Transitioning to a bed
This is a milestone that commonly occurs during the toddler and preschool years. It is essential to provide your curious child with a safe sleep environment. Below are some guidelines to help you with this transition.
Toddler beds: Health Canada recommends that young children transition from a crib into a toddler bed, which can be used until approximately 5 years of age. Typically, toddler beds are equipped with built-in bedrails to prevent falling out.
Portable bedrails on an adult sized bed: Health Canada cautions against portable bedrails for a child under 2 years old due to safety concerns. Rather than having a young child sleep in an adult-sized bed, use of a mattress on the floor is instead recommended to ensure a young child’s safety. For children over 2 years old in an adult-sized bed, proper use of portable bed rails is recommended to keep children from falling out. Before every bedtime and naptime, check that the bedrails are securely in place and that there are no gaps between the mattress and bedrail. Pillows and toys should not be placed against the rail because a child can suffocate if his face is pressed up against the non-breathable items. Make sure that your child’s bedrails meet Health Canada’s current safety standards.
Bedroom environment: The Canadian Paediatric Society cautions against cords on window blinds, shades, and curtains as a strangulation hazard. Ensure that any cords are out of your child’s reach. Similarly, corded baby monitors and small objects should not be in or near your child’s sleep space. Heavy furniture needs to be safely and securely fixed to the wall.
Home environment: Ensure that your child does not have access to potential hazards such as windows, patio doors, lamps, candles, electrical plugs, and extension cords. If there are stairs in the home, ensure that they are blocked by a properly installed safety gate.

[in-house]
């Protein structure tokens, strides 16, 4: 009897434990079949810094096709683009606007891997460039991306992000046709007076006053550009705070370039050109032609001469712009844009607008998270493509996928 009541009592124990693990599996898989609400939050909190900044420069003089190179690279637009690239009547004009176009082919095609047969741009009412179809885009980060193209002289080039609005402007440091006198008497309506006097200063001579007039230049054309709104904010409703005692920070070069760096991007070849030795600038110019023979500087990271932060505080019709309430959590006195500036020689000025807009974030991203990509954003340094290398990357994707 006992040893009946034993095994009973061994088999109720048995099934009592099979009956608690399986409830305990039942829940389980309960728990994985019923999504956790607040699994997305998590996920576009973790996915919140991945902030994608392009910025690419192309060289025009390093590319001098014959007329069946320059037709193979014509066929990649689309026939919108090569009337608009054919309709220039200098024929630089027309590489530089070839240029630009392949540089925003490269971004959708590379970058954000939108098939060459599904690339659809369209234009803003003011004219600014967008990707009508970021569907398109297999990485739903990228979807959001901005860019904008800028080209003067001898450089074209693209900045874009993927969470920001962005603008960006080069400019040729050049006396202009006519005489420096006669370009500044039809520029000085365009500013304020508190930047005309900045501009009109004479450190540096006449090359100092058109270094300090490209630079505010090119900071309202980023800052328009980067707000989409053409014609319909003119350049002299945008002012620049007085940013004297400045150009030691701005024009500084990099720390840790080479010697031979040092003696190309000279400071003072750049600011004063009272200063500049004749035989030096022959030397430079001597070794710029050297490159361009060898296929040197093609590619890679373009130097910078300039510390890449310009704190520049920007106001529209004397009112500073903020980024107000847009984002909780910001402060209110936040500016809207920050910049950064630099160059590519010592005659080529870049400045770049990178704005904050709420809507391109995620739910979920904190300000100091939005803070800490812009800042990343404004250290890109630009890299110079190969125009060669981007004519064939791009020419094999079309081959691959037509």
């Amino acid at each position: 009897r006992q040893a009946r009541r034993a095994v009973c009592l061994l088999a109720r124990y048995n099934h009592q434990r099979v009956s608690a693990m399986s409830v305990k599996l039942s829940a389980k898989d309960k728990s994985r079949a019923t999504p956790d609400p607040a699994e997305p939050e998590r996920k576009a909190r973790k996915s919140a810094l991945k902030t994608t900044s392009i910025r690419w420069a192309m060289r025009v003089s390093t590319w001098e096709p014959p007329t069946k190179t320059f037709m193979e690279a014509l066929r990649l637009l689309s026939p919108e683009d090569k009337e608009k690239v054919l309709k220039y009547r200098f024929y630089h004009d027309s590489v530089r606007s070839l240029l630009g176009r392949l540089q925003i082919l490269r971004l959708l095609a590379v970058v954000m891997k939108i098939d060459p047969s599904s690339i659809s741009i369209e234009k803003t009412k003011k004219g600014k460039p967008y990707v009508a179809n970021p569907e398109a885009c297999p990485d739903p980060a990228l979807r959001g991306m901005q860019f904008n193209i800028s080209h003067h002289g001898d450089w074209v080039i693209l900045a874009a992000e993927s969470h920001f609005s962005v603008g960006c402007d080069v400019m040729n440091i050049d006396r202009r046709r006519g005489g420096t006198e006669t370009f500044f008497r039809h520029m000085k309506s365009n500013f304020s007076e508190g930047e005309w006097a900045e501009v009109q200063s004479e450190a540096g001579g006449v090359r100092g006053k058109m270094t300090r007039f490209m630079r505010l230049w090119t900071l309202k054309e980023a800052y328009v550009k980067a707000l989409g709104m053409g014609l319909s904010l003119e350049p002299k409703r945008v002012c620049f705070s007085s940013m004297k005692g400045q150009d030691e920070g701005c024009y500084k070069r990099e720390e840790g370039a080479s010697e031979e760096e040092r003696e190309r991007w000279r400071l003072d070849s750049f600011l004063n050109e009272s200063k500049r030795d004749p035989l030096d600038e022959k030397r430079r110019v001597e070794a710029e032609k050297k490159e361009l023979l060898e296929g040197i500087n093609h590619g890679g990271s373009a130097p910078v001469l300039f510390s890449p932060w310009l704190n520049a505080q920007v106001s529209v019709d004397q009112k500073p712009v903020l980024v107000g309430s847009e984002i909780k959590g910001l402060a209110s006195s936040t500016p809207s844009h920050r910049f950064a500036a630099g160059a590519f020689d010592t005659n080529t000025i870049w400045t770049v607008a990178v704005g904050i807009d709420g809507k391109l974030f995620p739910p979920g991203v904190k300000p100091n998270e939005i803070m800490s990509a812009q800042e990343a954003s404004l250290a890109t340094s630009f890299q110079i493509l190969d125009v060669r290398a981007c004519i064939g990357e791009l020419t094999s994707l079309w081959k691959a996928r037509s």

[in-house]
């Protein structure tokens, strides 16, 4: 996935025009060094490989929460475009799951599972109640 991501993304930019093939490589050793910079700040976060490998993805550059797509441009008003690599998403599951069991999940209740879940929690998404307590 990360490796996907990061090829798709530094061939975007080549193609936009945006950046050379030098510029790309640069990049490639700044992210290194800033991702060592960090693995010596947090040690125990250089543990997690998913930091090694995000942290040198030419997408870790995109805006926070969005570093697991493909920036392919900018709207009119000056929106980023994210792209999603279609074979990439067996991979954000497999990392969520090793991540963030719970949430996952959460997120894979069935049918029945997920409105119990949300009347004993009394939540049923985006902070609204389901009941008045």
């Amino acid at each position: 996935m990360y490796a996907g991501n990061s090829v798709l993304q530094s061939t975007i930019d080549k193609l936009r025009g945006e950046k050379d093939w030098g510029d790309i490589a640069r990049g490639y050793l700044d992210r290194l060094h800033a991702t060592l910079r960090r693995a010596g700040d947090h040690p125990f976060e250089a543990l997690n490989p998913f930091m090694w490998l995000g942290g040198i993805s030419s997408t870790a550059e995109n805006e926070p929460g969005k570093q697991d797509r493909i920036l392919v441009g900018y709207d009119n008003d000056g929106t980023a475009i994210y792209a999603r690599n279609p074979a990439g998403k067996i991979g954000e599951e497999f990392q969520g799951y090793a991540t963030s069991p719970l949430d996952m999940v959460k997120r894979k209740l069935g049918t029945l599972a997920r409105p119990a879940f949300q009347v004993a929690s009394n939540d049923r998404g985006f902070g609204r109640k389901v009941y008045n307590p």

For more information on safe sleep practices for young children, see the following handouts for parents:
- “Safe Sleep for Babies” (Canadian Paediatric Society)
- “Is Your Child Safe? Sleep Time” (Health Canada)
- “Safe Sleep for Your Baby” (Public Health Agency of Canada)
by: Dr. Nicky Cohen, Ph.D., C.Psych. & Dr. Pamela Mitelman, Psy.D., OPQ
The information provided by Dr. Cohen and Dr. Mitelman is not intended to be a substitute for professional advice. Individuals are encouraged to speak with a physician or other health care provider if they have concerns regarding their child’s sleep and before starting any treatment plan. The information provided by Dr. Cohen and Dr. Mitelman is provided with the understanding that Dr. Cohen and Dr. Mitelman are not rendering clinical, counselling, or other professional services or advice. Such information is intended solely as a general educational aid and not for any individual problem. It is also not intended as a substitute for professional advice and services from a qualified healthcare provider familiar with your unique facts.